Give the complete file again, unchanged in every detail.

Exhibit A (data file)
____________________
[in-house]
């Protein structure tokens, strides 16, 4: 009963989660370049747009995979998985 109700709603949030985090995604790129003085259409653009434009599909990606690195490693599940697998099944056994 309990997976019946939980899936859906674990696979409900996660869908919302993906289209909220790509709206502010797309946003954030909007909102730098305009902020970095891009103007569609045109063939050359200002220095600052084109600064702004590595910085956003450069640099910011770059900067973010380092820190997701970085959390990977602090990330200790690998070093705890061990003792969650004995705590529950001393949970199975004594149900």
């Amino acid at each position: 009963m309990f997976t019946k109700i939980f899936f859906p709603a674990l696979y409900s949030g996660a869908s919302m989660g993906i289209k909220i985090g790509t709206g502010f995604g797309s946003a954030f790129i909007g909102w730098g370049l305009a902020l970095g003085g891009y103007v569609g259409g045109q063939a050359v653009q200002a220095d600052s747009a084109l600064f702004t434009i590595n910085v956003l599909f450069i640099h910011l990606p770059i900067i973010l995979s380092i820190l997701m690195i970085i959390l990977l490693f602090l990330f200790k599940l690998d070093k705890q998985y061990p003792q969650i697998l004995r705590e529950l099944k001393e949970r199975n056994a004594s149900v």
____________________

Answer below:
[in-house]
């Protein structure tokens, strides 16, 4: 009963989660370049747009995979998985 109700709603949030985090995604790129003085259409653009434009599909990606690195490693599940697998099944056994 309990997976019946939980899936859906674990696979409900996660869908919302993906289209909220790509709206502010797309946003954030909007909102730098305009902020970095891009103007569609045109063939050359200002220095600052084109600064702004590595910085956003450069640099910011770059900067973010380092820190997701970085959390990977602090990330200790690998070093705890061990003792969650004995705590529950001393949970199975004594149900």
């Amino acid at each position: 009963m309990f997976t019946k109700i939980f899936f859906p709603a674990l696979y409900s949030g996660a869908s919302m989660g993906i289209k909220i985090g790509t709206g502010f995604g797309s946003a954030f790129i909007g909102w730098g370049l305009a902020l970095g003085g891009y103007v569609g259409g045109q063939a050359v653009q200002a220095d600052s747009a084109l600064f702004t434009i590595n910085v956003l599909f450069i640099h910011l990606p770059i900067i973010l995979s380092i820190l997701m690195i970085i959390l990977l490693f602090l990330f200790k599940l690998d070093k705890q998985y061990p003792q969650i697998l004995r705590e529950l099944k001393e949970r199975n056994a004594s149900v």